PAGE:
Salzburg, Austria

On the banks of the Salzach River, surrounded by the fabulous landscapes of the Alps and sparkling lakes, there is a small old city known to the whole world – Salzburg. The city of music and the city of music. The great Mozart was born and worked here, famous music festivals are held here, the Oscar-winning musical film The Sound of Music was filmed here, and even today eternal classical melodies sound in concert halls, churches, cafes and houses of Salzburg. The unique architecture of the city also appears as an inspirational symphony: magnificent baroque cathedrals, magnificent palaces in the traditions of the Renaissance, marvelous parks, medieval castles and narrow old streets, alluring with the aromas of cozy coffee houses and pastry shops. The history of the emergence of Salzburg goes back to ancient times, to Neolithic times and ancient Celtic settlements, but its current name, which is translated from German as “Salt Castle”, the city received thanks to the richest deposits of “white gold”. Bishop Rupert, who founded Salzburg in 700, also came here in search of salt. Today, guests from all over the world come to this wonderful city, because Salzburg captivates with its elegant appearance and spirituality. Here you can see places associated with the life of the brilliant Mozart and the world-famous Herbert von Karajan, wander around the Old Town, included in the UNESCO World Heritage List, visit ancient palaces and museums, walk in luxurious parks, ride a horse fiacre, go to the ancient salt mines, to nearby ski resorts and crystal-clear mountain lakes, and, of course, to enjoy music of different genres during the annual Salzburg festivals.

Geographical position
Salzburg – the capital of the federal state of the same name, the fourth largest city in Austria, is located on the banks of the Salzach River, at the northern foot of the Alps. The area of ​​Salzburg is 65.678 km², and the population is more than 150,000 thousand people.

The history of Salzburg covers a very significant period. The first settlements, according to archaeological excavations, were on the site of the modern city back in the Neolithic, then there was a Celtic settlement conquered in the 1st century BC. e. the Romans, and, starting from 45 AD. e., which became the colony of Yuvavum – one of the main settlements of the Roman province of Noricum. However, the founding date of Salzburg is considered to be 700, when Bishop Rupert built two monasteries here, which have survived to this day and became the beginning of the future city – the male Benedictine abbey of St. Peter and the convent of Nonnberg. At the end of the 8th century, the city received the name Salzburg – “Castle of Salt”, to which it owes numerous salt deposits in the district. In 798 the Bishops of Salzburg elevated their status to become Prince-Archbishops and their power continued until 1803. The principality reached its peak in the late 16th – early 17th centuries. In 1622, the University of Salzburg was founded, in 1628 a magnificent city cathedral was built, and in 1767 one of the oldest road tunnels in Europe was cut under the Mönchsberg mountain. In 1810, the city was transferred to Bavaria, and in 1816, by decision of the Vienna Congress, Salzburg became part of Austria.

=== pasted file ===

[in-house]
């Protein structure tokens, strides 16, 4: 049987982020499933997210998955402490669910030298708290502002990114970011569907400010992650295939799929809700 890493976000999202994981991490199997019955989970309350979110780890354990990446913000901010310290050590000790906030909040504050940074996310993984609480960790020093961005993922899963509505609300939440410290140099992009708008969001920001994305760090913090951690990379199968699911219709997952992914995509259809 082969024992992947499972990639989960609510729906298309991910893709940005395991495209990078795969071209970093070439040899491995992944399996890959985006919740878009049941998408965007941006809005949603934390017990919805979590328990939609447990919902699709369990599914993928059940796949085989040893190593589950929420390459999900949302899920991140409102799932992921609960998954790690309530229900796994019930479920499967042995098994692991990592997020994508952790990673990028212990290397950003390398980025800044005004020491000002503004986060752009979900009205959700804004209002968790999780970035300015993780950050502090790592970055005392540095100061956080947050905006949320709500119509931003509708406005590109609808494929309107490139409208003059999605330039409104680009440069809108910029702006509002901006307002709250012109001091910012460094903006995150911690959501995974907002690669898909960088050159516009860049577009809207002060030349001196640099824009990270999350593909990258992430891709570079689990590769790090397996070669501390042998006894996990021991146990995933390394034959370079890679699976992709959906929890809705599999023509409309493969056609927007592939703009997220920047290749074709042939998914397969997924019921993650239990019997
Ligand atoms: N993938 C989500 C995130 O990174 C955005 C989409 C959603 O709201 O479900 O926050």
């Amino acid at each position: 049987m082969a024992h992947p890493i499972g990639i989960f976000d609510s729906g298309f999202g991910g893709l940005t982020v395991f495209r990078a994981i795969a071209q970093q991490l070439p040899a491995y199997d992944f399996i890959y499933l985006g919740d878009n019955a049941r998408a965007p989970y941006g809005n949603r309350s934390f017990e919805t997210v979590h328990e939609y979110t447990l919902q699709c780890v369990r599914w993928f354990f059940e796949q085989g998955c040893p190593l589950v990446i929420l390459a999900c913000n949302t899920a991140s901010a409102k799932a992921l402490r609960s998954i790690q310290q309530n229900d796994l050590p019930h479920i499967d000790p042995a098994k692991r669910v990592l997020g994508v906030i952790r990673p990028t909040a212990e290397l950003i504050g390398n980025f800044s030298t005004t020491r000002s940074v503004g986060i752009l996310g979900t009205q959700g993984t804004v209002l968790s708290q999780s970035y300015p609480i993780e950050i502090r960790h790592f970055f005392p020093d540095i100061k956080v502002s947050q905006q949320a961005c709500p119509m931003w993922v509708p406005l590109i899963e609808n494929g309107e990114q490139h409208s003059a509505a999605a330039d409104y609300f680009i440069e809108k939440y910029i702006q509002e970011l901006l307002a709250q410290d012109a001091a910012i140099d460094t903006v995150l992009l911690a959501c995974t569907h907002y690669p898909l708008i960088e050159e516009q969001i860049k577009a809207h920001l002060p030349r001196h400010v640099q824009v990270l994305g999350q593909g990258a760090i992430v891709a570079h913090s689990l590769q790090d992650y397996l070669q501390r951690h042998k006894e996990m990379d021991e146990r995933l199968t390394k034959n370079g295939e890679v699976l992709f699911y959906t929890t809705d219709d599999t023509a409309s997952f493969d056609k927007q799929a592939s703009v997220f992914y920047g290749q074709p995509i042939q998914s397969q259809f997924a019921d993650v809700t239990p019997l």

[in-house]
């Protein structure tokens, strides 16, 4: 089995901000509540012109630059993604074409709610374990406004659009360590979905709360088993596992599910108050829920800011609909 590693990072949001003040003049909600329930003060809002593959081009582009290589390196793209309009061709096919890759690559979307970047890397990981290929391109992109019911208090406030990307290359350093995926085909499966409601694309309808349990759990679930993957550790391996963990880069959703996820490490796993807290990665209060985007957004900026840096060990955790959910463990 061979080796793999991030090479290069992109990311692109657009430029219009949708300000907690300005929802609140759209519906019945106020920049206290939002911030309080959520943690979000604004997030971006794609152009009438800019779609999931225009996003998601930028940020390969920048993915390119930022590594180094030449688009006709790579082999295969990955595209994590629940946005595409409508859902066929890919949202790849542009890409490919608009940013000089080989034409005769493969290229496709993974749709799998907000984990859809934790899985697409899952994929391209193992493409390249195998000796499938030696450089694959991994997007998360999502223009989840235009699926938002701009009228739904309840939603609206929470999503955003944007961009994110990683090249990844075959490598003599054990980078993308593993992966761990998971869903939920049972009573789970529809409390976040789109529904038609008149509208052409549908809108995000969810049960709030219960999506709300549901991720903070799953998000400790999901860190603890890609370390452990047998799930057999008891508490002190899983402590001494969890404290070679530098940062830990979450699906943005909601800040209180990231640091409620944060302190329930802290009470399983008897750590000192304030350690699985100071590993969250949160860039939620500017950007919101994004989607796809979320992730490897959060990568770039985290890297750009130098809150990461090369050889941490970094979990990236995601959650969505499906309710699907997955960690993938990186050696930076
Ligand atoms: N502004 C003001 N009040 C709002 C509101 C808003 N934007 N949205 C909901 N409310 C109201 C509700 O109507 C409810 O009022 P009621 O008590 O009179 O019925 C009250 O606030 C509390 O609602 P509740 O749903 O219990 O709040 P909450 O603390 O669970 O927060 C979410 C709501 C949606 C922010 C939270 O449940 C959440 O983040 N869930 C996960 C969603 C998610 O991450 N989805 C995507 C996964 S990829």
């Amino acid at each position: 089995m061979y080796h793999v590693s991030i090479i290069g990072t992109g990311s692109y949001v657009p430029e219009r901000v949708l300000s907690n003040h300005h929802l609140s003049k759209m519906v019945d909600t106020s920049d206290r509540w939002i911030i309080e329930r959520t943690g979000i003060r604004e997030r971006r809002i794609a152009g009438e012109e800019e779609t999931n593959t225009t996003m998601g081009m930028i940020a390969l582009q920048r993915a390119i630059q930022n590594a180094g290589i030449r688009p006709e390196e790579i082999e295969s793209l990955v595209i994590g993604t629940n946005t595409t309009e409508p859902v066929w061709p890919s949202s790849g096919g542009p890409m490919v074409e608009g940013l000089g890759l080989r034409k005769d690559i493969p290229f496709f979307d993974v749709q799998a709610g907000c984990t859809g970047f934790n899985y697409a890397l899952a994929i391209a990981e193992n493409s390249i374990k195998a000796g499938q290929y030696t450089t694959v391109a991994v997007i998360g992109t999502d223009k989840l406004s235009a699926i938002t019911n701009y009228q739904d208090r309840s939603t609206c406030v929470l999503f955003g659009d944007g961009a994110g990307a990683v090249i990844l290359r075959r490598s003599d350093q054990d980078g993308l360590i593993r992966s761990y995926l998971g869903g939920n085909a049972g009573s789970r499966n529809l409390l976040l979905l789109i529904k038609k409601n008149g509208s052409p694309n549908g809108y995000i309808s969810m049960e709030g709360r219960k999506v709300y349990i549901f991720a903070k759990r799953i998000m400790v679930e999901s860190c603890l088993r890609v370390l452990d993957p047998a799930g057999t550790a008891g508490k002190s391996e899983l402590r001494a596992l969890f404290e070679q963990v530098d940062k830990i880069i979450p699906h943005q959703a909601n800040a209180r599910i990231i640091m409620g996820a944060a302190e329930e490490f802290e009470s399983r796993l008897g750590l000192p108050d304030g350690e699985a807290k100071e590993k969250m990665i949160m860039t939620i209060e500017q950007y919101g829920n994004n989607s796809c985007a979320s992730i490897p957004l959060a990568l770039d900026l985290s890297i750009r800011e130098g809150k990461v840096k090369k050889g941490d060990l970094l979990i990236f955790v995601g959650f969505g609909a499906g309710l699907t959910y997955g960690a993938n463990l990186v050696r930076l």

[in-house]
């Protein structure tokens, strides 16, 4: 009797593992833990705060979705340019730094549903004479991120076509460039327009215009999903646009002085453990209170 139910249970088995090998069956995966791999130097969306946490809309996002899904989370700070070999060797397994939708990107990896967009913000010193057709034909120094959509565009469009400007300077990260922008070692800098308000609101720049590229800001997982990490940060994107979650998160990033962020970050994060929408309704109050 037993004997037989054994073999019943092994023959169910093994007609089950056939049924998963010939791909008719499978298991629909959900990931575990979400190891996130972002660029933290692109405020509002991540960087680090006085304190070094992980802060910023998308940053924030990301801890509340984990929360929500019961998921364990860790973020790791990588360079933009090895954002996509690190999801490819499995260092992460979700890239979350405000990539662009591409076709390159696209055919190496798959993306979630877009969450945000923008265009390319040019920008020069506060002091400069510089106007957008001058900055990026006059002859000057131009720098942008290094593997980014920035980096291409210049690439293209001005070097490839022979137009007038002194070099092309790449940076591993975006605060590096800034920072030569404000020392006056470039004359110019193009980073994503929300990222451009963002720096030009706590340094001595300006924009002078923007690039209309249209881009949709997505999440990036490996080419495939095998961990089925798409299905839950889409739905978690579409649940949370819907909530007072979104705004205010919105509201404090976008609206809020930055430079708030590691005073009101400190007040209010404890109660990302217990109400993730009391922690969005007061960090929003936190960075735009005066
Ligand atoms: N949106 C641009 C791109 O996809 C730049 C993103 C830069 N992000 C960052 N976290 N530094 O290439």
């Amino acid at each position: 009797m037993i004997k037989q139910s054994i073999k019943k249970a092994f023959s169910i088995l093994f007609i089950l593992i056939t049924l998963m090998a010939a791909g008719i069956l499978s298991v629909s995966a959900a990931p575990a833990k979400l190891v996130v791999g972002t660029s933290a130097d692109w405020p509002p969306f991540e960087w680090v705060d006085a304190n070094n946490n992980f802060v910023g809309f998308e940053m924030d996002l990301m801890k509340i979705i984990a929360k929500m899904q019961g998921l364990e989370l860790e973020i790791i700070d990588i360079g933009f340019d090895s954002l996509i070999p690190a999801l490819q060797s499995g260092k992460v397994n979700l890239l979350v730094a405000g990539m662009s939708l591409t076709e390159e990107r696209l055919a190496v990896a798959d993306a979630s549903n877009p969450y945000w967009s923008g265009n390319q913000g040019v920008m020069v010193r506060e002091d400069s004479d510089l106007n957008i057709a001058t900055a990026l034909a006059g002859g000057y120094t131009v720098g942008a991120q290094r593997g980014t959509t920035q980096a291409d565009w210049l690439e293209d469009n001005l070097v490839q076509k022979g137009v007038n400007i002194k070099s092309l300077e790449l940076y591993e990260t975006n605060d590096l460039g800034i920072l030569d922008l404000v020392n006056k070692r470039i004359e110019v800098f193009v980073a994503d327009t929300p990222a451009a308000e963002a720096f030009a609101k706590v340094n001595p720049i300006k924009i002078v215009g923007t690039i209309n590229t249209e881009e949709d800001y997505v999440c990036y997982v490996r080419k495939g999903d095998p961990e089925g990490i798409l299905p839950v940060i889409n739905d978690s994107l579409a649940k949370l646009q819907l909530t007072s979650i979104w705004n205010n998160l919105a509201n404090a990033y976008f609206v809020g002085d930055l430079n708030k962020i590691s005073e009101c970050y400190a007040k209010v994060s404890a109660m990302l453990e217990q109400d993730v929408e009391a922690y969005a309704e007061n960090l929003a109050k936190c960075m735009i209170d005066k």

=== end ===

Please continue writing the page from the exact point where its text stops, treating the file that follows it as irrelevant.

Salzburg is a city of history, it is replete with attractions, including:

Mozart’s residential house (“Dancemaster’s House”) – Mozart lived here from 1773 to 1780. He composed “Re pastore” here, began the operas “The Imaginary Gardener” and “Idomeneo”.

Residenzplatz – The central square of the old town. The appearance of the square was formed at the beginning of the 17th century, during the restructuring of the city under the guidance of Italian architects. On the square is located:
Residence of the Archbishop, built in 1619, luxurious interiors were created until the middle of the XVIII century. On the third floor there is a museum “Residence Gallery” – a collection of medieval European paintings.
New Residence – located opposite the Old Residence, built in 1602, was originally the bishop’s guest house. An old clock (1873) and 35 bells (1705) are installed on the tower of the New Residence. The building houses the Zattler Museum, the main exhibit of which is a panorama of the city.
Fountain Residenzbrunnen– located in the very center of the square, built in 1661.

Benedictine abbey of St. Peter – founded by St. Rupert around 690, functions as a monastery to the present, located at the foot of the Mönchsberg mountain. Separate parts of the abbey and the monastery cathedral are open to tourists. Cathedral of St. Peter in the abbey was built in 1143, other buildings of the abbey – in the XVII-XVIII centuries; the cathedral is decorated with unique paintings and stucco, the relics of St. Rupert.

The Franciscan Church (Franziskanerkirche) is the third largest church in the Old Town, located next to the Abbey of St. Peter, built in the Baroque and Gothic traditions in 1223.

Salzburg Museum of Modern Art – consists of two buildings in two places of interest: the Rupertinum in the heart of the Old Town – a baroque building for new artistic ideas, and the Museum on the Mönchsberg mountain above the roofs of the Old Town – contemporary art of today.

Mount Kapuzinerberg – the mountain of the Capuchins rises above the river and the new city, the height is 214 meters above the city level. At the top of the observation deck and the Abbey of the Capuchins. Somewhat away from the top is Stefan Zweig’s villa.

Linzergasse Street is the main walking street on the right bank. On the street is the Church of St. Sebastian, built in 1512. Paracelsus, W. A. ​​Mozart’s father, Leopold Mozart, and the most famous archbishop of Salzburg, Wolf Dietrich von Reitenau, are buried in the church cemetery.

Salzburg, Austria